No real spoilers here, but if you don't want any hints about the story whatsoever, you'd better stop now.
I did think when I read the first book that, for a while at least, there was a bit of a Dean Koontz feel about it (the strange animals in the woodpile, were they going to turn out to be ghosts, or aliens, or something else?). Well that feeling is back in this book, and much stronger. It is definitely slightly weird. And for me, it felt a bit rushed towards the end, as though the author had conjured up various plot twists along the way (too many!) bringing in so many characters (too many!) who in the end seemed superfluous, without having a real conclusion figured out for all of them, and then at the end couldn't think of how to wind them all up. I ended up a bit bemused over who had actually killed who, who (if anyone) had killed the animals, what the strange smell and feeling was all about, what that flaming bear was up to, why people appear to be having premonitions in their dreams, why was anyone killed in the first place - all a bit disjointed, and - weird. And again I was left with a slight feeling that Joe hadn't so much actually done anything to help the plot along a lot of the time as just happened to be around at the time to observe what took place. Still enjoyed it though, I still like Joe and his family. A pity the chance for a big showdown with Barnum seems to have been neutralised.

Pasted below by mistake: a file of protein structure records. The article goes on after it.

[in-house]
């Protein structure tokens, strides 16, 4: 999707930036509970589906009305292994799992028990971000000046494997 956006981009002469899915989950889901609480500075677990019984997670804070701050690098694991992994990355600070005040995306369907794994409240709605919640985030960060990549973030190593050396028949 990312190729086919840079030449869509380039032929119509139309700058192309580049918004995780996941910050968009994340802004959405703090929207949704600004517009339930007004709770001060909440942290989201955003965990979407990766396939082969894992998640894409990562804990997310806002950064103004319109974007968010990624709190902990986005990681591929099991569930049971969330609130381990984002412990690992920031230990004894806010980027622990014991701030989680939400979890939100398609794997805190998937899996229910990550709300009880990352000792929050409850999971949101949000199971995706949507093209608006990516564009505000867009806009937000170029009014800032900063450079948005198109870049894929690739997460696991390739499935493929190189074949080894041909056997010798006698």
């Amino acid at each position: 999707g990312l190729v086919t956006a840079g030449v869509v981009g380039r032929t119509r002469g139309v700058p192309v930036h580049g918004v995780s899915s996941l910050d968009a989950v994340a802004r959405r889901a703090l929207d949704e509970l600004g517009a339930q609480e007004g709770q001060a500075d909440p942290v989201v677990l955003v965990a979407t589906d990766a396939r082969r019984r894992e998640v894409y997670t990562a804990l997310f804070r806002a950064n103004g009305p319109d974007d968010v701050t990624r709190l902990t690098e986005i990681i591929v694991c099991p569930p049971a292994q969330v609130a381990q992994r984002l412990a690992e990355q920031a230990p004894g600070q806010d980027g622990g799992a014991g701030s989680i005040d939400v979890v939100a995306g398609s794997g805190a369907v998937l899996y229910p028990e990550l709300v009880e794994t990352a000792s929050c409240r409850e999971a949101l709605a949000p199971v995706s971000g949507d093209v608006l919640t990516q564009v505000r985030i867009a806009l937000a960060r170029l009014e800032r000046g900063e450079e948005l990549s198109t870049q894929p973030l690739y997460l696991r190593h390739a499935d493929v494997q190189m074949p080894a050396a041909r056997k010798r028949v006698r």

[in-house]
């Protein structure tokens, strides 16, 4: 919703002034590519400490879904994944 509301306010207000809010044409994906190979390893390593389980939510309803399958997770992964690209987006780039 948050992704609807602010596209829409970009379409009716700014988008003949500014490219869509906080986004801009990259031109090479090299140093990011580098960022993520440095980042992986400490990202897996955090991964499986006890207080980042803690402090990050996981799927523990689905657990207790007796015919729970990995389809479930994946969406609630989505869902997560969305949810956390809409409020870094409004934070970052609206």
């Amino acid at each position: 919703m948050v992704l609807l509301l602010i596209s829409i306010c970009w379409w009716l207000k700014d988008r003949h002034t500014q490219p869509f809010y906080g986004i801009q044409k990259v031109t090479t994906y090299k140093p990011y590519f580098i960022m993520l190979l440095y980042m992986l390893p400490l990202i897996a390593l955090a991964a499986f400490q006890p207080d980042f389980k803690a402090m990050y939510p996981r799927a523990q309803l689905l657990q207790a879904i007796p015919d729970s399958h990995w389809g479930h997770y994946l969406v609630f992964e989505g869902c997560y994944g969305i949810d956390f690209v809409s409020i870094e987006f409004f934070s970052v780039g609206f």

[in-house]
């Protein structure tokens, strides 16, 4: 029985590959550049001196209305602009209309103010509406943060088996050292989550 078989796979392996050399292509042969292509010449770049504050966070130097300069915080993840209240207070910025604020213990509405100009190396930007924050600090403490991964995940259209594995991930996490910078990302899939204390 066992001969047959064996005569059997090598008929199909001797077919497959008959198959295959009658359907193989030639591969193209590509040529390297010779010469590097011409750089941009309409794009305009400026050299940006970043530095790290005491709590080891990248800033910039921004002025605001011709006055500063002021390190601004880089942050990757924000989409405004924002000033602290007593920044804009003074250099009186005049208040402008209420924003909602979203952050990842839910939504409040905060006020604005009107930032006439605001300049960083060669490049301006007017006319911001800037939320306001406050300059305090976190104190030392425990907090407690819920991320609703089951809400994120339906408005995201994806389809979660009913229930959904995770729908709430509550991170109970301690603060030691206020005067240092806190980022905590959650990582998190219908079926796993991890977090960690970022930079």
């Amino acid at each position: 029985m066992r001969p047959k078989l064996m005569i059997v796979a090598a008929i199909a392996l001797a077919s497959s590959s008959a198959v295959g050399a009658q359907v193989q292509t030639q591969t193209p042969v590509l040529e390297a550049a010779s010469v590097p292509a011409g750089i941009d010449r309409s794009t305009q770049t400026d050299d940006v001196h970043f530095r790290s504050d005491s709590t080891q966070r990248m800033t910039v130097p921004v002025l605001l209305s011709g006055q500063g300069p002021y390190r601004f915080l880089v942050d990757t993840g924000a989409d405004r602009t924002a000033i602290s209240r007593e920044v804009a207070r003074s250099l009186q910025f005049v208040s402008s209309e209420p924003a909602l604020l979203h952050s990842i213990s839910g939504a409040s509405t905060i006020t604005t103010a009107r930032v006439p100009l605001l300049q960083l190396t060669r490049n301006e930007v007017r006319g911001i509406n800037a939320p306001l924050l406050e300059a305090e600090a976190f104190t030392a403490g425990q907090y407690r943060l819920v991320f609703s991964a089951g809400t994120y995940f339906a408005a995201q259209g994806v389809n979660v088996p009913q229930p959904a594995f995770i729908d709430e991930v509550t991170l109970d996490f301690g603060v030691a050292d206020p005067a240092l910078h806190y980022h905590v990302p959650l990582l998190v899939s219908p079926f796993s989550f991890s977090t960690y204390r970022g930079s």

Although, like the first 3 it's a very easy read - Joe is an honest and engaging fella - it contains too many loose ends for me. One or two would keep me thinking, but there are so many undeveloped and completed strands that I think there should be a part 2.
This novel begins with cattle mutilations. Whodunnit? Well the townsfolk think it could be aliens, turns out this kind of thing has happened before. Then people are dispatched the same way. The mystery develops with Joe representing Game and Fish on the 'Murder & Mutilation' task-force. Together with his buddy Nate Romanowski, Joe fights his own fight while being obstructed along the way by old nemesis Sheriff Barnum.